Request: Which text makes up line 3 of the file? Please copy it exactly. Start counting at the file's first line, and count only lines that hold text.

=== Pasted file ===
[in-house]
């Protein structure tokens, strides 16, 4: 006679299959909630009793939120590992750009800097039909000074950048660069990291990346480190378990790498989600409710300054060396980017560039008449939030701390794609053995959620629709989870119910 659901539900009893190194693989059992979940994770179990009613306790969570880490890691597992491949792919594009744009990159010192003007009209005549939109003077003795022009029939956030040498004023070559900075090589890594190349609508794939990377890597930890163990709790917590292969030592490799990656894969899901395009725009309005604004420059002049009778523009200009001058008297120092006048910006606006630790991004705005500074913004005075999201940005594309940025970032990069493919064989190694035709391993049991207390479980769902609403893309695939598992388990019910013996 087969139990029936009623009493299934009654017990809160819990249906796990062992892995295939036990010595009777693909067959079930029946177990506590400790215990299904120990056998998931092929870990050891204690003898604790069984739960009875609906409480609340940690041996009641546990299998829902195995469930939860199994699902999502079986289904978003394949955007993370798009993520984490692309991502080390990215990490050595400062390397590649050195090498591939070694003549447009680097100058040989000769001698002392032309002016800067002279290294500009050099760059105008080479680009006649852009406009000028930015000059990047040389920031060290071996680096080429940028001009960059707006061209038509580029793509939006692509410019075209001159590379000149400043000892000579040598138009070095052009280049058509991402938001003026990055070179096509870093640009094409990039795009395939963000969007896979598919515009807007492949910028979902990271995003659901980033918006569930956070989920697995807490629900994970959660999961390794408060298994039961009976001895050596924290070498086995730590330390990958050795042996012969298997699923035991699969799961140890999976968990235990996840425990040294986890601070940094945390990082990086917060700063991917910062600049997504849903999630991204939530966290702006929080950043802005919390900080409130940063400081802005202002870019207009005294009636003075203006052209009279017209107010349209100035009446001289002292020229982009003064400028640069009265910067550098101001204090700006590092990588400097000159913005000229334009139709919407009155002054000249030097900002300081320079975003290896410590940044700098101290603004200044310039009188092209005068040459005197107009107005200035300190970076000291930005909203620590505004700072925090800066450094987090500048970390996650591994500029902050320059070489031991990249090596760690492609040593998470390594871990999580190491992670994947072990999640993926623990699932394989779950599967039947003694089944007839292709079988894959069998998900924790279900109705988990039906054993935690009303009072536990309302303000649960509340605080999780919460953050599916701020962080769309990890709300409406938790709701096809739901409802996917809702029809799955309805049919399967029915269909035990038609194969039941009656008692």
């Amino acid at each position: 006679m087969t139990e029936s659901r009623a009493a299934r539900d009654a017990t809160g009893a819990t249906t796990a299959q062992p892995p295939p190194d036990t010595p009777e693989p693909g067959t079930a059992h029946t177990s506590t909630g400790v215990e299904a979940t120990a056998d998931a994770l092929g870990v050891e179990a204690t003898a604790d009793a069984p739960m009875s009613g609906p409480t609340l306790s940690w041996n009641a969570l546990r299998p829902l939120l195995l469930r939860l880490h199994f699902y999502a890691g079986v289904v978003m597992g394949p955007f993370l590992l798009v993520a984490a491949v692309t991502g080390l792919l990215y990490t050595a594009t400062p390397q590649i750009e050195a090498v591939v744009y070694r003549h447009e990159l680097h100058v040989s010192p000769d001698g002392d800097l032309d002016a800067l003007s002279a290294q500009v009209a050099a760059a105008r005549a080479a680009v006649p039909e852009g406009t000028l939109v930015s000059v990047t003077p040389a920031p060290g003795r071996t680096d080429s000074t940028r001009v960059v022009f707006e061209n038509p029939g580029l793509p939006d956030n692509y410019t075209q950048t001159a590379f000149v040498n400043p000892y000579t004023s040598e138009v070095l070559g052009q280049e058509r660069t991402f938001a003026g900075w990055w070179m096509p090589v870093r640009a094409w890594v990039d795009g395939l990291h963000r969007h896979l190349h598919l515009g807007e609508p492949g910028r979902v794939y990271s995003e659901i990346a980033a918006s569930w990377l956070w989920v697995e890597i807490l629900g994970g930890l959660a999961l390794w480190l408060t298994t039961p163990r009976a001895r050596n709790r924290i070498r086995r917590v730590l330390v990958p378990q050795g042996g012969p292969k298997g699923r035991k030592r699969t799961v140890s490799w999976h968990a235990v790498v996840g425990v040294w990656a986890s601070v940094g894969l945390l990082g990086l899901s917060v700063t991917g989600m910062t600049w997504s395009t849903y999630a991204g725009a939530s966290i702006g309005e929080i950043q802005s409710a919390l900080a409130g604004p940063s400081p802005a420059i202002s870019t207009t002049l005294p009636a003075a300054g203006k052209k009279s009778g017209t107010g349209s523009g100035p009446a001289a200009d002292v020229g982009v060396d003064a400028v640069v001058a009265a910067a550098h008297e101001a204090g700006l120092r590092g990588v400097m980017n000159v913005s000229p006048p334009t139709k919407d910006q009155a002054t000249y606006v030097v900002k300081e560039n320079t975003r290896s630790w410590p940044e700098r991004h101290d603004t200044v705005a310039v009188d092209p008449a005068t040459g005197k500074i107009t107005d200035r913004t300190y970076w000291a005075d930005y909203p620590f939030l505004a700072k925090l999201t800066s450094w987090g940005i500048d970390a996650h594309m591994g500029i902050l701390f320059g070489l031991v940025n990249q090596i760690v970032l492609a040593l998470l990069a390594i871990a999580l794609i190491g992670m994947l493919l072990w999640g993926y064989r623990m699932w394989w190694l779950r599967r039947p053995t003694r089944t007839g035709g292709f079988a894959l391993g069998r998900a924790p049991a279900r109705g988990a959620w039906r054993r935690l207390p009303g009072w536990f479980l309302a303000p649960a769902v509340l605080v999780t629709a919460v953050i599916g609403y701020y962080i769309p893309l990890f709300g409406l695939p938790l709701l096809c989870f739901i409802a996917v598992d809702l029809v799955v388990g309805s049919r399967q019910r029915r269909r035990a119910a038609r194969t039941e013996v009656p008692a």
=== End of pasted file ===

């Amino acid at each position: 006679m087969t139990e029936s659901r009623a009493a299934r539900d009654a017990t809160g009893a819990t249906t796990a299959q062992p892995p295939p190194d036990t010595p009777e693989p693909g067959t079930a059992h029946t177990s506590t909630g400790v215990e299904a979940t120990a056998d998931a994770l092929g870990v050891e179990a204690t003898a604790d009793a069984p739960m009875s009613g609906p409480t609340l306790s940690w041996n009641a969570l546990r299998p829902l939120l195995l469930r939860l880490h199994f699902y999502a890691g079986v289904v978003m597992g394949p955007f993370l590992l798009v993520a984490a491949v692309t991502g080390l792919l990215y990490t050595a594009t400062p390397q590649i750009e050195a090498v591939v744009y070694r003549h447009e990159l680097h100058v040989s010192p000769d001698g002392d800097l032309d002016a800067l003007s002279a290294q500009v009209a050099a760059a105008r005549a080479a680009v006649p039909e852009g406009t000028l939109v930015s000059v990047t003077p040389a920031p060290g003795r071996t680096d080429s000074t940028r001009v960059v022009f707006e061209n038509p029939g580029l793509p939006d956030n692509y410019t075209q950048t001159a590379f000149v040498n400043p000892y000579t004023s040598e138009v070095l070559g052009q280049e058509r660069t991402f938001a003026g900075w990055w070179m096509p090589v870093r640009a094409w890594v990039d795009g395939l990291h963000r969007h896979l190349h598919l515009g807007e609508p492949g910028r979902v794939y990271s995003e659901i990346a980033a918006s569930w990377l956070w989920v697995e890597i807490l629900g994970g930890l959660a999961l390794w480190l408060t298994t039961p163990r009976a001895r050596n709790r924290i070498r086995r917590v730590l330390v990958p378990q050795g042996g012969p292969k298997g699923r035991k030592r699969t799961v140890s490799w999976h968990a235990v790498v996840g425990v040294w990656a986890s601070v940094g894969l945390l990082g990086l899901s917060v700063t991917g989600m910062t600049w997504s395009t849903y999630a991204g725009a939530s966290i702006g309005e929080i950043q802005s409710a919390l900080a409130g604004p940063s400081p802005a420059i202002s870019t207009t002049l005294p009636a003075a300054g203006k052209k009279s009778g017209t107010g349209s523009g100035p009446a001289a200009d002292v020229g982009v060396d003064a400028v640069v001058a009265a910067a550098h008297e101001a204090g700006l120092r590092g990588v400097m980017n000159v913005s000229p006048p334009t139709k919407d910006q009155a002054t000249y606006v030097v900002k300081e560039n320079t975003r290896s630790w410590p940044e700098r991004h101290d603004t200044v705005a310039v009188d092209p008449a005068t040459g005197k500074i107009t107005d200035r913004t300190y970076w000291a005075d930005y909203p620590f939030l505004a700072k925090l999201t800066s450094w987090g940005i500048d970390a996650h594309m591994g500029i902050l701390f320059g070489l031991v940025n990249q090596i760690v970032l492609a040593l998470l990069a390594i871990a999580l794609i190491g992670m994947l493919l072990w999640g993926y064989r623990m699932w394989w190694l779950r599967r039947p053995t003694r089944t007839g035709g292709f079988a894959l391993g069998r998900a924790p049991a279900r109705g988990a959620w039906r054993r935690l207390p009303g009072w536990f479980l309302a303000p649960a769902v509340l605080v999780t629709a919460v953050i599916g609403y701020y962080i769309p893309l990890f709300g409406l695939p938790l709701l096809c989870f739901i409802a996917v598992d809702l029809v799955v388990g309805s049919r399967q019910r029915r269909r035990a119910a038609r194969t039941e013996v009656p008692a």